Gwyn Bevan of the LSE reflects on devolution and the NHS in his contribution to the devolution at twenty series.
What is the most effective way of governing a national health service? Devolution to countries in the UK, and the federal arrangements for the 21 regions in Italy, means we have two ‘natural experiments’ for researchers to undertake comparative analyses to examine how differences that have emerged have impacted on performance. But, there is a vital difference between the different constitutional arrangements. Evaluation in Italy can use data from each region to make comparisons because each is required by the central government to collect and report data on performance across a defined set of indicators following consistent definitions. In the UK, since the start of devolution, governments have changed definitions so basic data are not directly comparable: a recent study found that differences between countries in definition and measurement means there are no sound comparison, e.g. for hospitals for such basic measures as staff, activity (and hence productivity) and waiting times. It looks as if governments in the UK are keen to undermine such evaluations because they would also enable their electorates to hold each government to account for its policies, and can do so, as the UK lacks any constitutional framework across its four systems of health care.
Since the 1990s, in the UK, and in the region of Lombardy in Italy, there are been attempts to improve the governance of health care from a model that assumes that all providers are ‘knights’ by quasi-markets in which ‘money follows the patient’. The promise of this model is that, as Professor Sir Julian Le Grand has argued, it both sanctions ‘knavish’ and rewards ‘knightly’, behaviour by providers of health care. But, this model has failed to live up to that promise and has been found wanting by each government of the UK and the region of Lombardy. Professor Samuel Bowles argues that the fundamental weakness of applying market mechanisms to public servants is that they undermine ‘knightly’ behaviour. Dr Adam Oliver has proposed governance by reciprocal altruism, which has different processes for sanctioning ‘knavish’ and fostering ‘knightly’ behaviour using ideas from behavioural economics of identity and reputation.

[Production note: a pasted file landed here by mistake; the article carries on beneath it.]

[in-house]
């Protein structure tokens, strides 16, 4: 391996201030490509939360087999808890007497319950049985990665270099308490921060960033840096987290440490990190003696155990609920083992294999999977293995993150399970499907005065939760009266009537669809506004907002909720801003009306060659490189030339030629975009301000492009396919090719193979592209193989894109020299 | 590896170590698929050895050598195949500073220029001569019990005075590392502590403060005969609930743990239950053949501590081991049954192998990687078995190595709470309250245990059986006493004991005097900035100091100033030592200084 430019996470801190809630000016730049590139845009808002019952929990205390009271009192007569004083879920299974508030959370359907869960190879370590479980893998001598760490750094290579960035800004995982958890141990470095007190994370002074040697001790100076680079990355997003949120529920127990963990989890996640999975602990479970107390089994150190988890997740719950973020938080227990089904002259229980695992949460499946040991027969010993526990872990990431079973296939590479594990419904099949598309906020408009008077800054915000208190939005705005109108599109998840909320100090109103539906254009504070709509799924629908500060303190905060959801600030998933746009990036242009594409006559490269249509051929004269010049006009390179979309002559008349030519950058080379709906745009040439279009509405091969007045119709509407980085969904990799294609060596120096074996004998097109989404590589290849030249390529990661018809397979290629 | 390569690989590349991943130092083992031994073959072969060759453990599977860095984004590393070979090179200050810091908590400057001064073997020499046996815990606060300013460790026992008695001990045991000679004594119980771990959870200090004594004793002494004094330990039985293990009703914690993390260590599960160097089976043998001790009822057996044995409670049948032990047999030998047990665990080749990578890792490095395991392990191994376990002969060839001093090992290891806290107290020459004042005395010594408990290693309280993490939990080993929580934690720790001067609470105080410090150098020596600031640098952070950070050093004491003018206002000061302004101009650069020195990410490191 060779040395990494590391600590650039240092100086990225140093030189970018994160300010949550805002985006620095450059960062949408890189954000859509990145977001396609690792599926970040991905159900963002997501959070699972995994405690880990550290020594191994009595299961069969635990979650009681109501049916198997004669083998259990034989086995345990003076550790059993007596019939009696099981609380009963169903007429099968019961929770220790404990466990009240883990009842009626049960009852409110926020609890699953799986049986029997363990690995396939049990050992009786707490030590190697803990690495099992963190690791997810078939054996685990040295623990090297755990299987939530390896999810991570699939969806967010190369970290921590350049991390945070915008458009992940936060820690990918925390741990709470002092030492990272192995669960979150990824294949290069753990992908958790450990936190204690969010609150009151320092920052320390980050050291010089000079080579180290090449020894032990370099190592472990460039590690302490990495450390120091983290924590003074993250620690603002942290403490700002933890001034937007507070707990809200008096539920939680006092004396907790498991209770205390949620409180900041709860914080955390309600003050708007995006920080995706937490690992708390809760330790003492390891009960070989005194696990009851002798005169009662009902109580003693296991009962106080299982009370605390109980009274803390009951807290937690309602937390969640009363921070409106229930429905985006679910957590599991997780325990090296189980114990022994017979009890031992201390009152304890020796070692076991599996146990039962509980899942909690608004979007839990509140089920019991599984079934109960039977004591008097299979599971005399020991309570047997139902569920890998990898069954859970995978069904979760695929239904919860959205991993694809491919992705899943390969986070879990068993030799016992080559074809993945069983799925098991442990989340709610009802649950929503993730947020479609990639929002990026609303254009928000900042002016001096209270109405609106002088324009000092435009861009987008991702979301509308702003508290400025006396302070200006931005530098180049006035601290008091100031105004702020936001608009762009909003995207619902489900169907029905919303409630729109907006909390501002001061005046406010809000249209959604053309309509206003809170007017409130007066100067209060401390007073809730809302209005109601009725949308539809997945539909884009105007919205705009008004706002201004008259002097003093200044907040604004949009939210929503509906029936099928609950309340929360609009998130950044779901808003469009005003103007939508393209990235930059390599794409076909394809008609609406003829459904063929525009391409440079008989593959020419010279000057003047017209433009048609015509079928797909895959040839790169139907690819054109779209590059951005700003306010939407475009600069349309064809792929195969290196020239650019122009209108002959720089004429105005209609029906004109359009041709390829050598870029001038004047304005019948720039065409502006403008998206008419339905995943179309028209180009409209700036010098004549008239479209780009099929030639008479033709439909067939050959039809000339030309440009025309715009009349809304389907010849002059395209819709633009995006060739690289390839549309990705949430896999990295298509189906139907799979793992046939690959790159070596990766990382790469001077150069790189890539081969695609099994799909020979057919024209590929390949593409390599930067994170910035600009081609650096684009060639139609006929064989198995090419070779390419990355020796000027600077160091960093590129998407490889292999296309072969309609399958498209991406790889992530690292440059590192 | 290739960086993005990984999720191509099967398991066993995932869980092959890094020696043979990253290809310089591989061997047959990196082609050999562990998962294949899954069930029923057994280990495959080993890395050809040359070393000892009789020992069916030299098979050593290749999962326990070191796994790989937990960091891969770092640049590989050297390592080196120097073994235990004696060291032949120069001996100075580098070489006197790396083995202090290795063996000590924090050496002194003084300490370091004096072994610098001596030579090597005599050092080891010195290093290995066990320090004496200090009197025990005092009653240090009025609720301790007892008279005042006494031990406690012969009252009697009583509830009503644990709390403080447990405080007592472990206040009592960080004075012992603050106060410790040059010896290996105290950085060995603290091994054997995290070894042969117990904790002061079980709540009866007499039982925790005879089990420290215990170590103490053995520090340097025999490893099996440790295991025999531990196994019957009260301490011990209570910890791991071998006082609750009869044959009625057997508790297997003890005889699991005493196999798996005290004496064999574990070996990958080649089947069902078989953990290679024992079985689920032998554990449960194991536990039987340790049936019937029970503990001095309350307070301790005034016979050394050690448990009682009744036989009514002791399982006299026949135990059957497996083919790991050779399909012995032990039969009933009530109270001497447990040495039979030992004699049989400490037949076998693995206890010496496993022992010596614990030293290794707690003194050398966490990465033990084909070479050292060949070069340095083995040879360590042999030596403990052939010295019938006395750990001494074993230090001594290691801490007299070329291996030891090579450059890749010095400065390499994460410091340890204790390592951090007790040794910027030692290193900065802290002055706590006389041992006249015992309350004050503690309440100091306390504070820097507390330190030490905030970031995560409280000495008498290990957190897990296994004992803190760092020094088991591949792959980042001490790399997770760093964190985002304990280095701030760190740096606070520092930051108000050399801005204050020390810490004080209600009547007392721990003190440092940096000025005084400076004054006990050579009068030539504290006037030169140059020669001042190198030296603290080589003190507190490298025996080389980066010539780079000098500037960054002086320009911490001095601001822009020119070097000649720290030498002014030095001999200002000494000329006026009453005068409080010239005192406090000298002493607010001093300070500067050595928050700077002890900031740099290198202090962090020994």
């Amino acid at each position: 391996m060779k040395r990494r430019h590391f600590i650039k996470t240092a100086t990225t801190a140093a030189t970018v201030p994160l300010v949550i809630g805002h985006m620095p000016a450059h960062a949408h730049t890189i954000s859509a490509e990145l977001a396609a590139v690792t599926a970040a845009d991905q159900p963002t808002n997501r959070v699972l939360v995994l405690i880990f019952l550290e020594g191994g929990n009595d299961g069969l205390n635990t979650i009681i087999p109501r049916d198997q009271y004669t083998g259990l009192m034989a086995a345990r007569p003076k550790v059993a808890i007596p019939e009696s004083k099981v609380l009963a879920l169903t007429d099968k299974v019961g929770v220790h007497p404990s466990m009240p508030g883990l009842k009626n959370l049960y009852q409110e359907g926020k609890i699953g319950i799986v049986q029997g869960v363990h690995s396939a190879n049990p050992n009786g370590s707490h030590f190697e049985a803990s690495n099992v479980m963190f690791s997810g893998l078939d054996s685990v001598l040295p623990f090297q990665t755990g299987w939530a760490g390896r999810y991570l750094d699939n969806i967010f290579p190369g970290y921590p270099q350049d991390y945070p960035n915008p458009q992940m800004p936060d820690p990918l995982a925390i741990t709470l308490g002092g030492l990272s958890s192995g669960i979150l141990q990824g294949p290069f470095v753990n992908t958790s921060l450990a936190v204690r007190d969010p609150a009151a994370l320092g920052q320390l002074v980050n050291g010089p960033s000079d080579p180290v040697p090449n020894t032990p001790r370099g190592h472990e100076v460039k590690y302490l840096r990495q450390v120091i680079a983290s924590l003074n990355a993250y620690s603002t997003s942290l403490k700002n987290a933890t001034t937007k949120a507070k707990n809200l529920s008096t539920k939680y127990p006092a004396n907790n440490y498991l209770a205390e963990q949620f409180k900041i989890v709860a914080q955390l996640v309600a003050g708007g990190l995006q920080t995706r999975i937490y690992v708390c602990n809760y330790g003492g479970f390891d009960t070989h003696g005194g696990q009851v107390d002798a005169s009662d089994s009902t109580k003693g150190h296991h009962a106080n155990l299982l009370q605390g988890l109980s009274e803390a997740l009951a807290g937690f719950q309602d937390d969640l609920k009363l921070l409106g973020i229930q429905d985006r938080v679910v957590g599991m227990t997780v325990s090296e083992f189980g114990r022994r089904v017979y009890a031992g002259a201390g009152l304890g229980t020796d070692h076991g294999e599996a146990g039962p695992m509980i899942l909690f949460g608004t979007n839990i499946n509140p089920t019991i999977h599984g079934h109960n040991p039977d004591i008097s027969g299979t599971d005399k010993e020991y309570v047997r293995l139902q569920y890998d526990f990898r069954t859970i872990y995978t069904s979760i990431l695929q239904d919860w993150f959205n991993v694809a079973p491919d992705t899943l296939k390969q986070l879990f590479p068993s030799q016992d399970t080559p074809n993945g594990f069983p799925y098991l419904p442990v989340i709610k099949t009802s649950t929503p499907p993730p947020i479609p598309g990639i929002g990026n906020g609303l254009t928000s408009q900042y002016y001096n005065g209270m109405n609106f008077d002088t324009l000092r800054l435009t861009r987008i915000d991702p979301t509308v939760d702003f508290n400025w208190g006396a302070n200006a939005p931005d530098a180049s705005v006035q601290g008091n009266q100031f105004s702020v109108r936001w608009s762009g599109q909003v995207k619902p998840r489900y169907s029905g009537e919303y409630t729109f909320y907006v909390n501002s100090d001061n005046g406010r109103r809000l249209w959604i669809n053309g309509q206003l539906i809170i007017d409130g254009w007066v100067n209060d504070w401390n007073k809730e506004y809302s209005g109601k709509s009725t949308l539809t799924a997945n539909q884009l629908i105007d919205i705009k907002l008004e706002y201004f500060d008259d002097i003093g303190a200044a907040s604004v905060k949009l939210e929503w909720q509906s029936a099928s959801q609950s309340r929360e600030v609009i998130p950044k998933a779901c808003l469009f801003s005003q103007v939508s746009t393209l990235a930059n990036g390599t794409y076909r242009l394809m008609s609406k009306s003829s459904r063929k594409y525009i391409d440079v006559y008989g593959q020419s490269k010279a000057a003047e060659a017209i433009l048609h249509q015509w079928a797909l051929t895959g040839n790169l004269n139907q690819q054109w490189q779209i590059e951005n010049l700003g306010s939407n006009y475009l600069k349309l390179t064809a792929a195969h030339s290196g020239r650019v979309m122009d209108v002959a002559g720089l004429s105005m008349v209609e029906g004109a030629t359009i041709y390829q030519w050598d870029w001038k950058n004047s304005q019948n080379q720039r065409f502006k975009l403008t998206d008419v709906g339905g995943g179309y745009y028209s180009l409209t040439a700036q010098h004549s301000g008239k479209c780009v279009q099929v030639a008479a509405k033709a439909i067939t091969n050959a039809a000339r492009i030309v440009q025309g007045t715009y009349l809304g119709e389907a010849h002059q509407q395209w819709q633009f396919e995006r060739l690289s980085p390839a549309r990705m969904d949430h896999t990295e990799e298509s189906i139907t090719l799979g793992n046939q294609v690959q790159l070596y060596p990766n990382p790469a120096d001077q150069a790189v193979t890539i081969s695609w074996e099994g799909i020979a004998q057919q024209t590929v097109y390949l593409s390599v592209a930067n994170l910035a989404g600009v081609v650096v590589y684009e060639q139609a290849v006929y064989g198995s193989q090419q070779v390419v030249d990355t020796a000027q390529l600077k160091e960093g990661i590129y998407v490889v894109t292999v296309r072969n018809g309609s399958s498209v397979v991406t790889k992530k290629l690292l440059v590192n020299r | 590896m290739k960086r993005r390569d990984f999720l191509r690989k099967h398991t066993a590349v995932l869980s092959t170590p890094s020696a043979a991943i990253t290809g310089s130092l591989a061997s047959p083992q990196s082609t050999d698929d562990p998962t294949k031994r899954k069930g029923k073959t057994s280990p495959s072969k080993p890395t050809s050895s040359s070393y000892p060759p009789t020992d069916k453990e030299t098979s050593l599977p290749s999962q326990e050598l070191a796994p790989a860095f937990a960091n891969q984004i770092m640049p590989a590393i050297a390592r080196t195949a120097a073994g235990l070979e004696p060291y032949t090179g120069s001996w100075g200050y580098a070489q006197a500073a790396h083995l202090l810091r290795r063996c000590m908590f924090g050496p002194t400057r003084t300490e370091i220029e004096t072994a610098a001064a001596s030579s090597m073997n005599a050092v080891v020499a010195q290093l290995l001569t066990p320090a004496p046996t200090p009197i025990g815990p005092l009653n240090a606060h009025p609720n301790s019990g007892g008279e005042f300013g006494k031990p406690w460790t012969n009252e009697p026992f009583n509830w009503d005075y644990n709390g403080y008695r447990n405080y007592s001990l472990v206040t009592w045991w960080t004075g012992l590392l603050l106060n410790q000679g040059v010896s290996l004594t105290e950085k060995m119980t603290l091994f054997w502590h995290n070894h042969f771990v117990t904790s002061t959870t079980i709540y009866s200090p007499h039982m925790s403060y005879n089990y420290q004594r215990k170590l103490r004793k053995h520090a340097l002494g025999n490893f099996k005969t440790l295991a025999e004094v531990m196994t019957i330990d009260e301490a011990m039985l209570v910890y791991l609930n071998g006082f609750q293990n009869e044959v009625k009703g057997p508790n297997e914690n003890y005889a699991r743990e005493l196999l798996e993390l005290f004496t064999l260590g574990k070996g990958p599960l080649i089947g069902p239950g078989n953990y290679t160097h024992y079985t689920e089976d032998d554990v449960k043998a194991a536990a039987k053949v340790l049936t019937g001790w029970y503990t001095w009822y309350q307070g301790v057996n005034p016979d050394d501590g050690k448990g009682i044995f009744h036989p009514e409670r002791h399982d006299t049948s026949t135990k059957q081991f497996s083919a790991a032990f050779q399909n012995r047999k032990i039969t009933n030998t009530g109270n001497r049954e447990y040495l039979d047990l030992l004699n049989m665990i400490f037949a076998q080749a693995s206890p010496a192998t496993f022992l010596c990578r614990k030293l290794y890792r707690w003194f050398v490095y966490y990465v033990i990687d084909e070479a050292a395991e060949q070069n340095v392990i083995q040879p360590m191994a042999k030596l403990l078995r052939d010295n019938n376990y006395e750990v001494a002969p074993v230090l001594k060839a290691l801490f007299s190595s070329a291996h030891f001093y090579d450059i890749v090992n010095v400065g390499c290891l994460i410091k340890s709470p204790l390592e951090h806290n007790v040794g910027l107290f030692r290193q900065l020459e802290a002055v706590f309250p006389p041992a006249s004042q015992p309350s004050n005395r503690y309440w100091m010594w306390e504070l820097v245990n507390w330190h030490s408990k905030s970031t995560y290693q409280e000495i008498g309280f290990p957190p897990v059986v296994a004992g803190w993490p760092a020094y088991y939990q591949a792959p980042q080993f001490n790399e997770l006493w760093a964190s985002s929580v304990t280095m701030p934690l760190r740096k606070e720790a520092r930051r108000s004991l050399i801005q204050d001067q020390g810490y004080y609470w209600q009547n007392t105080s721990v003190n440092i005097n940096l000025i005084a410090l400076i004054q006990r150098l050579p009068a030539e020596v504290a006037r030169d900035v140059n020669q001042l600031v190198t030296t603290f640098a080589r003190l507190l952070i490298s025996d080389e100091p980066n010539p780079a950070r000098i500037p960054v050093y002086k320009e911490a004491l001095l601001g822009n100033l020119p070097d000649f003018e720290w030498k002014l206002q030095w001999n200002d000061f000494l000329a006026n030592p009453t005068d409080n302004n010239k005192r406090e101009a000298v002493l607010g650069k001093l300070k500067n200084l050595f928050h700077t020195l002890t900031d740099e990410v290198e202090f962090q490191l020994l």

Governance by reciprocal altruism can foster ‘knightly’ behaviour through celebrating high performance by ‘naming and faming’ in a process of collegial competitive benchmarking across a broad set of measures of performance. Evidence from Italy’s ‘natural experiment’ shows that the Performance Evaluation System developed by MesLab in Tuscany has delivered high performance there through a collegial system of competitive benchmarking, in which organisations can learn from each other, and celebrate high performance. Nine other regions have freely chosen to follow this approach in an Interregional Performance Evaluation System. Such benchmarking is likely to work best in jurisdictions with populations of about 3 to 5 million: hence could work in Scotland or Wales; but would be difficult in Northern Ireland, because it is small, and impossible for England as a whole, because it is too large.
But, without effective sanctions for unacceptably poor performance, it will be hard to create the atmosphere required for the collegial competition that leads to high performance. It is easier for large jurisdictions, such as England and Italy, to impose such sanctions by ‘naming and shaming’; with the sack as the ultimate sanction; and these governments have done so. Evidence from the UK’s ‘natural experiment’ shows that the comparatively small devolved nations struggled to do so. Hence the constitutional arrangements for devolution in the UK suggest that England is best placed to impose sanctions on unacceptably poor performance, but not to foster high performance. And the devolved countries are too small to have effective sanctions for unacceptably poor performance, which is a prerequisite for competitive collegial benchmarking to foster high performance.
For governance by reciprocal altruism to develop in the UK suggests the need for two radical changes in our constitutional arrangements. First, in England, recreating and devolving governance to regions subject to a system of central sanctions for unacceptably poor performance. Second, coordinated development of consistent definitions of data and measures of performance to enable external comparisons of performance across English regions and the devolved countries of the UK against a defined set of standards. Without such changes, is each country of the UK condemned to governance with one hand clapping?
Gwyn Bevan is an Emeritus Professor of Policy Analysis at the London School of Economics & Political Science.